Benjamin Whisoh Lee (Korean이휘소; January 1, 1935 – June 16, 1977) or Ben Lee, was a Korean-born American theoretical physicist. His work in theoretical particle physics exerted great influence on the development of the standard model in the late 20th century, especially on the renormalization of the electro-weak model and gauge theory.

Benjamin Whisoh Lee
Benjamin W. Lee
donated by third elder brother, Cheol-eung
Born(1935-01-01)January 1, 1935
DiedJune 16, 1977(1977-06-16) (aged 42)
Kewanee, Illinois, United States
ResidenceGlen Ellyn, Illinois, United States
NationalityKorea under Japanese rule (1935–1945)
South Korean (1945–1968)
American (1968–1977)
CitizenshipUnited States
Alma materKyunggi High School
Miami University
University of Pittsburgh
University of Pennsylvania
Known forWeak interaction
Gauge theory
Lee-Weinberg bound
Spouse(s)Marianne Mun Ching Sim
AwardsOrder of Camellia
(Order of Civil Merit of South Korea)
Scientific career
FieldsQuantum field theory
Particle physics
Theoretical physics
InstitutionsUniversity of Pennsylvania
Institute for Advanced Study
Stony Brook University
University of Chicago
Doctoral advisorAbraham Klein
Notable studentsBurt Ovrut
InfluencedAbdus Salam
Gerard 't Hooft
Korean name
Revised RomanizationI Hwiso
McCune–ReischauerI Hwiso
Signature of Benjamin W. Lee
Biography of Benjamin W. Lee by JooSang Kang

He predicted the mass of the Charm quark and contributed to its search. Since his inception as a physicist, he has published 110 papers for about 20 years, of which 77 papers have been published in the journal. There are 69 papers cited more than 10 times and eight papers cited more than 500 times. As of October 2013, all of his papers are cited more than 13,400 times.[1] As a major disciple, Kang Joo-sang, professor emeritus at the Department of Physics at Korea University, is also the motif of the fictional character Lee Yong-hu in Kim Jin-myung's novel, "The Rose of Sharon Blooms Again"



Lee was born in Yongsan, Seoul. Both his parents were trained as doctors. Whisoh was the eldest of four siblings. His mother was the wage winner of the household, who was initially employed as a doctor at a hospital and later opened her own practice specializing in pediatrics and obstetrics/gynaecology.[2] Lee took the entrance exam for Kyunggi Middle School and was accepted. He was an excellent pupil. The Korean War broke out on his 4th year. Lee's family evacuated to the Busan Perimeter and Whisoh continued his schooling there. One year before graduating Kyunggi High School, he entered the department of chemical engineering at Seoul National University at the top of his class. While in college he emigrated to the United States through a scholarship program enabled by the association of spouses of the military officers who participated in the Korean War.[2] Lee received his Bachelor of Science degree at Miami University (1956), Master of Science at the University of Pittsburgh (1958), and Ph.D. at the University of Pennsylvania (1961). Lee worked at Institute for Advanced Study and was a professor of physics at University of Pennsylvania, SUNY at Stony Brook, University of Chicago, and head of the theoretical physics department at Fermi National Accelerator Laboratory. He was elected a Fellow of the American Academy of Arts and Sciences in 1976.[3] On June 16, 1977, he was killed in a car accident not far from Kewanee, Illinois (on the Interstate 80).[4] Lee was regarded by his peers as a world-class elementary particle physicist at the time of his sudden death.[5][6][7][8] He studied gauge theory and weak interactions.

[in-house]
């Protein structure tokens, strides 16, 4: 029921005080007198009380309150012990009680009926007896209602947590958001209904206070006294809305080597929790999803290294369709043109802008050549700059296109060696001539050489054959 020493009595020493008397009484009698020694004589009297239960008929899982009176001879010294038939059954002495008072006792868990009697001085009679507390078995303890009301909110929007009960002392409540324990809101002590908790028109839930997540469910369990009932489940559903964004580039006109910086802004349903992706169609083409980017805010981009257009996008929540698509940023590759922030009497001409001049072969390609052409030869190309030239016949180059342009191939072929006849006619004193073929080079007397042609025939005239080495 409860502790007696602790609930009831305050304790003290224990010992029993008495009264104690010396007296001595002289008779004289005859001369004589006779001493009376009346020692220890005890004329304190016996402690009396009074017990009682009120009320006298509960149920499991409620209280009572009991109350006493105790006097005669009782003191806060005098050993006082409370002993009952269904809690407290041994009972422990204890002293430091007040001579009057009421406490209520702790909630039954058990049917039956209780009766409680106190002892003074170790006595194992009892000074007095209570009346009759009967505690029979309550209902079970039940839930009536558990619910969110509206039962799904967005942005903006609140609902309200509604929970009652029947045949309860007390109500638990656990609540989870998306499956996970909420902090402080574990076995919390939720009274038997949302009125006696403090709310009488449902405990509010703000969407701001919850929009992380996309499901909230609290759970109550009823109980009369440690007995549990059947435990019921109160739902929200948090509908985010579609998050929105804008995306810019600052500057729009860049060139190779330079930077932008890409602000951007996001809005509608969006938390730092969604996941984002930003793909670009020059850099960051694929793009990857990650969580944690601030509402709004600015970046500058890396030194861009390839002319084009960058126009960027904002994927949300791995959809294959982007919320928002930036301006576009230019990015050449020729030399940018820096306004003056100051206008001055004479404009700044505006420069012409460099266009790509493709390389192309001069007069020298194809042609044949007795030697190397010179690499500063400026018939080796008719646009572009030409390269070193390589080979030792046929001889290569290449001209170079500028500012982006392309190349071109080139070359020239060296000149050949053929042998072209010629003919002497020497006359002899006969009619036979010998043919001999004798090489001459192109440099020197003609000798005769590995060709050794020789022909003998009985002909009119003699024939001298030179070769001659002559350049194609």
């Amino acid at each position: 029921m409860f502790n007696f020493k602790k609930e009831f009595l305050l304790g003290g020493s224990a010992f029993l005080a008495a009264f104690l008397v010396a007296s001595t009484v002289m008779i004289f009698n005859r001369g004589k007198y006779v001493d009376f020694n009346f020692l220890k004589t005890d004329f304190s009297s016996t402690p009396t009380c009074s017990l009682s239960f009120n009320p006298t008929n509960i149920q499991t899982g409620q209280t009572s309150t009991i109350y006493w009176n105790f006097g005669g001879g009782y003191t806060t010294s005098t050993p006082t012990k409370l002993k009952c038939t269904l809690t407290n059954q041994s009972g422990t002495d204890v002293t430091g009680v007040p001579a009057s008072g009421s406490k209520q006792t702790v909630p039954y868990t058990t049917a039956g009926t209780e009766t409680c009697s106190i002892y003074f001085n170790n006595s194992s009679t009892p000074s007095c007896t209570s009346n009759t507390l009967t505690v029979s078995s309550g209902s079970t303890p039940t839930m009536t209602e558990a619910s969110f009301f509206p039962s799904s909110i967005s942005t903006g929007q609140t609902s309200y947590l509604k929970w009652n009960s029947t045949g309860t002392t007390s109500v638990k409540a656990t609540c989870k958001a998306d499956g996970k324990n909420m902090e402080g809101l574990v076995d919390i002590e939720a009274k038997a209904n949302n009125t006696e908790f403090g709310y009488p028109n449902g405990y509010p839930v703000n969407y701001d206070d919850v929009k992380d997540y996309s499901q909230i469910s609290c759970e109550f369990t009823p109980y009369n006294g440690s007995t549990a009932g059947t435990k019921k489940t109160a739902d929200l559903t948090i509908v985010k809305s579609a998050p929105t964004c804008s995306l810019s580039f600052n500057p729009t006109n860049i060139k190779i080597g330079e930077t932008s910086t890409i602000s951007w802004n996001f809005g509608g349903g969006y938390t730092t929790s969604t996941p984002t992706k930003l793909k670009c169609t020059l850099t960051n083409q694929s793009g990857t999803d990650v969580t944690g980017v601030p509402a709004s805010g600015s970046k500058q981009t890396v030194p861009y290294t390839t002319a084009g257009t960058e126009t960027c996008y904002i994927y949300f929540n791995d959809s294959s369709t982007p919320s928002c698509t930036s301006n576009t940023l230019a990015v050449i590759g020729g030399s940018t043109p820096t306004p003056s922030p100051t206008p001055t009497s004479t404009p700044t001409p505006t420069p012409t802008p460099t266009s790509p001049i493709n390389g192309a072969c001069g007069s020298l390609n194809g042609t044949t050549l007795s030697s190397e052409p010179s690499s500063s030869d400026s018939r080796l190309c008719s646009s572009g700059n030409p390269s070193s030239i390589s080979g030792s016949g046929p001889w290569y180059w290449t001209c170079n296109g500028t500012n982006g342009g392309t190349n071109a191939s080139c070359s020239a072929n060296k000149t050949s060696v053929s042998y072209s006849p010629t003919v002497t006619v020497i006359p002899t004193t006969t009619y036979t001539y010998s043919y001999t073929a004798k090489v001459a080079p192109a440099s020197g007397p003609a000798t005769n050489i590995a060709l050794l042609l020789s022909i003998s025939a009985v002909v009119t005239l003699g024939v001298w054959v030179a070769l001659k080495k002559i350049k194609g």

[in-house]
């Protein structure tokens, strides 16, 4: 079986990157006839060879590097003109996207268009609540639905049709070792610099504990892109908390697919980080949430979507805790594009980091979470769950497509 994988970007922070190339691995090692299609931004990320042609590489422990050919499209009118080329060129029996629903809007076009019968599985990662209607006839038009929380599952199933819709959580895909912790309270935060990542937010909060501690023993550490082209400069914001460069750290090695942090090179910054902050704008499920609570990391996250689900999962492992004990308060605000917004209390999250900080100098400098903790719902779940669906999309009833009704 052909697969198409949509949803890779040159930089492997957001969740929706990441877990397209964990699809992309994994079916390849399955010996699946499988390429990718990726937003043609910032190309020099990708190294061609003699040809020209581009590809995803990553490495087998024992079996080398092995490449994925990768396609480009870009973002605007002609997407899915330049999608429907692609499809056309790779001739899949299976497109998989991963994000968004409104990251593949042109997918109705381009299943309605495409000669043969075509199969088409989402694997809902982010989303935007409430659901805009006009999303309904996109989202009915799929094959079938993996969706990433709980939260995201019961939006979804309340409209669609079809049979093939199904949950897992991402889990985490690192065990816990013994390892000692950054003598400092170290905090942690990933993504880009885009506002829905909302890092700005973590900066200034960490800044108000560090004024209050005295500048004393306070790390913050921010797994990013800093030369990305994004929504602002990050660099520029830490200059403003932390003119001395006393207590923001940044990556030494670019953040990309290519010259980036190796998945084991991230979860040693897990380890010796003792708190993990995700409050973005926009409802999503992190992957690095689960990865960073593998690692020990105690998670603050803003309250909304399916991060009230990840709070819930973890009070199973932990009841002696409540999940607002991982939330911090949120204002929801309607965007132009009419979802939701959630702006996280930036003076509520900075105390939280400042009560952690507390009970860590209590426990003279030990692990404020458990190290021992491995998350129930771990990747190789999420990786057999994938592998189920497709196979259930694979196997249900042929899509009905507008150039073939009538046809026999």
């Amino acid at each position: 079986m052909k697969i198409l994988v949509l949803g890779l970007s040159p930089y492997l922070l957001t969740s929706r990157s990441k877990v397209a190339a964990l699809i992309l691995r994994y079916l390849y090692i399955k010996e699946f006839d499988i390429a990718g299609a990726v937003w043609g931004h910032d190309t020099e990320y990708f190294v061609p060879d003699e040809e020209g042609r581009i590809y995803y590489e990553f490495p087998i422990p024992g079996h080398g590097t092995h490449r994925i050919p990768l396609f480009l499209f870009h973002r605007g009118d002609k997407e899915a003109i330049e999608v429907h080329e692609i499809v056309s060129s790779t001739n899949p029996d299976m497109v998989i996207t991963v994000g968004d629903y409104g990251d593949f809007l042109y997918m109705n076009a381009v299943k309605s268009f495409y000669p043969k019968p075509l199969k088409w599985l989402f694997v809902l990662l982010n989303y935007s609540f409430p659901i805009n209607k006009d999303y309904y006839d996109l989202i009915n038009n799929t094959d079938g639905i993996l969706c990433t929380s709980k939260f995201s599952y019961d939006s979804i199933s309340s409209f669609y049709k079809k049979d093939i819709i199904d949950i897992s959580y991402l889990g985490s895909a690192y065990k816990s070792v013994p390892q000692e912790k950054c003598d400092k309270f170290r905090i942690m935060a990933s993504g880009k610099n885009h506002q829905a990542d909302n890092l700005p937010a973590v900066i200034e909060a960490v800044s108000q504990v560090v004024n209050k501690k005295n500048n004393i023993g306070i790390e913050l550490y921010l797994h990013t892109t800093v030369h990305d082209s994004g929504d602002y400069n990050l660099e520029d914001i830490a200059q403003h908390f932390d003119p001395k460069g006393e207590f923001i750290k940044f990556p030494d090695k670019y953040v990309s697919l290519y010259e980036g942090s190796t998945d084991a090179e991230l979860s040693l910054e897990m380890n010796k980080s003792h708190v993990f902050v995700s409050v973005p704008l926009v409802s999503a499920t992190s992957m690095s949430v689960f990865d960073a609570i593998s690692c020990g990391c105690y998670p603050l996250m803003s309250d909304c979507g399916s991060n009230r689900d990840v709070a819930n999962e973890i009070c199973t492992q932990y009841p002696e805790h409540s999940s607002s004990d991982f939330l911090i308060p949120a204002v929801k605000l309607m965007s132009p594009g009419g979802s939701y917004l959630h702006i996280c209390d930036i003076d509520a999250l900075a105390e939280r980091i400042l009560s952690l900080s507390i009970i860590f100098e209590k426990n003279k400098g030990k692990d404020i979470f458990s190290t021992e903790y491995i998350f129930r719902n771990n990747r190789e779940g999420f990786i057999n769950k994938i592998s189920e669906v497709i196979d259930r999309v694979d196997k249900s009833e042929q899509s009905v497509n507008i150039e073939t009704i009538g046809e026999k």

Gauge theoryEdit

In 1964, Lee published an article about spontaneous symmetry breaking with his advisor Abraham Klein and contributed to the appearance of Higgs mechanism.[9] He is often credited with the naming of the Higgs boson and Higgs mechanism.[10][11][12] And in 1969, he succeeded individually the renormalization of the spontaneously breaking global gauge symmetry model.[13] In the mean time, Dutch graduate student Gerardus 't Hooft was working in the case of local gauge symmetry breaking in the Yang–Mills theory using the Higgs mechanism. He met Lee and Symanzik at the Cargèse Summer School and consulted them on his work and got an insight.[14][15] He finally succeeded in the renormalization of non-abelian gauge theory and won the Nobel Prize later for this work.[16][17] David Politzer said in his 2004 Nobel Lecture that the particle physicists community at that time learned all from Lee who actually combined insights from his own work and from Russian physicists' work and encouraged 't Hooft's paper.[18]

Charm quarkEdit

Glashow, Maiani and Iliopoulos predicted charm quarks to match the experimental results. Lee wrote an article with Gaillard and Rosner [19] and predicted the mass of the charm quarks by calculating the quantities which correspond to the mixing and decay of K meson.